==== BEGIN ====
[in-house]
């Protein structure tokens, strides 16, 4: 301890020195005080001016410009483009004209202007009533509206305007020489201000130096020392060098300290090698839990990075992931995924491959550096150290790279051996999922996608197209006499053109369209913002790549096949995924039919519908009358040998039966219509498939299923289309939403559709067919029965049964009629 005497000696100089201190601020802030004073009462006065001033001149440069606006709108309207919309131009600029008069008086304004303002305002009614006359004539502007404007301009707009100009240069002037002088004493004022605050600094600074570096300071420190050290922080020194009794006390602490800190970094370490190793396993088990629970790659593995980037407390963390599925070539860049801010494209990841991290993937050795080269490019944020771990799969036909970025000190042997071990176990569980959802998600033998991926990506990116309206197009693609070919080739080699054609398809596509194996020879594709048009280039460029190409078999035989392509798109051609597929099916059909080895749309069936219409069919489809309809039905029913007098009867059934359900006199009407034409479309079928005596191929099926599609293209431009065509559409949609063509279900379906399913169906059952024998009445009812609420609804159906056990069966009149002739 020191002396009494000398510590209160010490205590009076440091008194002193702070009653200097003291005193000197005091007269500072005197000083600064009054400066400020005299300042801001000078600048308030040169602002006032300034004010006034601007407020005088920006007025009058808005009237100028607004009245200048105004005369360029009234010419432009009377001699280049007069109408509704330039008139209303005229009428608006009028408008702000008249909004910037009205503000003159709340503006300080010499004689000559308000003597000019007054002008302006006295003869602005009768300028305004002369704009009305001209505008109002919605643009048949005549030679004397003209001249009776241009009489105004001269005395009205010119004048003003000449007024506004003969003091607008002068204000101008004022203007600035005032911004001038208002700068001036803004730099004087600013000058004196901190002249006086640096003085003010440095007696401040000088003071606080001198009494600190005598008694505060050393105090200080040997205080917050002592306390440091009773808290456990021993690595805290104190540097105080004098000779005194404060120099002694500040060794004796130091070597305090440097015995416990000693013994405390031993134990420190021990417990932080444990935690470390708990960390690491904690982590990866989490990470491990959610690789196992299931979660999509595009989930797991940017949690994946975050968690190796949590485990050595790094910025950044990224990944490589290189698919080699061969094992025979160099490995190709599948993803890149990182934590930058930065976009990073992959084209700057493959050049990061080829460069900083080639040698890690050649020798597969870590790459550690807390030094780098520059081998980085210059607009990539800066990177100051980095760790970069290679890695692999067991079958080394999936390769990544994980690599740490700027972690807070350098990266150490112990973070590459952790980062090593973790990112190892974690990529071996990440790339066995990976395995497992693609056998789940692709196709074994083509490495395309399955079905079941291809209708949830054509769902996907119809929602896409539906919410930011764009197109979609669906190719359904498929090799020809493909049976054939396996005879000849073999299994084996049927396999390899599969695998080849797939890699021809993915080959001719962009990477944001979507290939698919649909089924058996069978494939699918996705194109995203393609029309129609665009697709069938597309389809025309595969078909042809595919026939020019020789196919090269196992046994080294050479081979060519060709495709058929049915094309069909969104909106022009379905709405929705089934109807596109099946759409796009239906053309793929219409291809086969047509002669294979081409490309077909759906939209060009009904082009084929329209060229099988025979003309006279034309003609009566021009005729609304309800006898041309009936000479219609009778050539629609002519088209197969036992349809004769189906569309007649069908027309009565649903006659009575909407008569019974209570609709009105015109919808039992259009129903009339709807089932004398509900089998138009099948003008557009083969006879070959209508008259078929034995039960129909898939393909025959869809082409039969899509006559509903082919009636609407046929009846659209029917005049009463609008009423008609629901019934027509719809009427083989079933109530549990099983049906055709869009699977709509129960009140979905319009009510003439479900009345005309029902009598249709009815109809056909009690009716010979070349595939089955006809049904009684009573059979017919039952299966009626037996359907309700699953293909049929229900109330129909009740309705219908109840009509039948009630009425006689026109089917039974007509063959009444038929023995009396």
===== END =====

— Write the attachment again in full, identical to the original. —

[in-house]
């Protein structure tokens, strides 16, 4: 301890020195005080001016410009483009004209202007009533509206305007020489201000130096020392060098300290090698839990990075992931995924491959550096150290790279051996999922996608197209006499053109369209913002790549096949995924039919519908009358040998039966219509498939299923289309939403559709067919029965049964009629 005497000696100089201190601020802030004073009462006065001033001149440069606006709108309207919309131009600029008069008086304004303002305002009614006359004539502007404007301009707009100009240069002037002088004493004022605050600094600074570096300071420190050290922080020194009794006390602490800190970094370490190793396993088990629970790659593995980037407390963390599925070539860049801010494209990841991290993937050795080269490019944020771990799969036909970025000190042997071990176990569980959802998600033998991926990506990116309206197009693609070919080739080699054609398809596509194996020879594709048009280039460029190409078999035989392509798109051609597929099916059909080895749309069936219409069919489809309809039905029913007098009867059934359900006199009407034409479309079928005596191929099926599609293209431009065509559409949609063509279900379906399913169906059952024998009445009812609420609804159906056990069966009149002739 020191002396009494000398510590209160010490205590009076440091008194002193702070009653200097003291005193000197005091007269500072005197000083600064009054400066400020005299300042801001000078600048308030040169602002006032300034004010006034601007407020005088920006007025009058808005009237100028607004009245200048105004005369360029009234010419432009009377001699280049007069109408509704330039008139209303005229009428608006009028408008702000008249909004910037009205503000003159709340503006300080010499004689000559308000003597000019007054002008302006006295003869602005009768300028305004002369704009009305001209505008109002919605643009048949005549030679004397003209001249009776241009009489105004001269005395009205010119004048003003000449007024506004003969003091607008002068204000101008004022203007600035005032911004001038208002700068001036803004730099004087600013000058004196901190002249006086640096003085003010440095007696401040000088003071606080001198009494600190005598008694505060050393105090200080040997205080917050002592306390440091009773808290456990021993690595805290104190540097105080004098000779005194404060120099002694500040060794004796130091070597305090440097015995416990000693013994405390031993134990420190021990417990932080444990935690470390708990960390690491904690982590990866989490990470491990959610690789196992299931979660999509595009989930797991940017949690994946975050968690190796949590485990050595790094910025950044990224990944490589290189698919080699061969094992025979160099490995190709599948993803890149990182934590930058930065976009990073992959084209700057493959050049990061080829460069900083080639040698890690050649020798597969870590790459550690807390030094780098520059081998980085210059607009990539800066990177100051980095760790970069290679890695692999067991079958080394999936390769990544994980690599740490700027972690807070350098990266150490112990973070590459952790980062090593973790990112190892974690990529071996990440790339066995990976395995497992693609056998789940692709196709074994083509490495395309399955079905079941291809209708949830054509769902996907119809929602896409539906919410930011764009197109979609669906190719359904498929090799020809493909049976054939396996005879000849073999299994084996049927396999390899599969695998080849797939890699021809993915080959001719962009990477944001979507290939698919649909089924058996069978494939699918996705194109995203393609029309129609665009697709069938597309389809025309595969078909042809595919026939020019020789196919090269196992046994080294050479081979060519060709495709058929049915094309069909969104909106022009379905709405929705089934109807596109099946759409796009239906053309793929219409291809086969047509002669294979081409490309077909759906939209060009009904082009084929329209060229099988025979003309006279034309003609009566021009005729609304309800006898041309009936000479219609009778050539629609002519088209197969036992349809004769189906569309007649069908027309009565649903006659009575909407008569019974209570609709009105015109919808039992259009129903009339709807089932004398509900089998138009099948003008557009083969006879070959209508008259078929034995039960129909898939393909025959869809082409039969899509006559509903082919009636609407046929009846659209029917005049009463609008009423008609629901019934027509719809009427083989079933109530549990099983049906055709869009699977709509129960009140979905319009009510003439479900009345005309029902009598249709009815109809056909009690009716010979070349595939089955006809049904009684009573059979017919039952299966009626037996359907309700699953293909049929229900109330129909009740309705219908109840009509039948009630009425006689026109089917039974007509063959009444038929023995009396």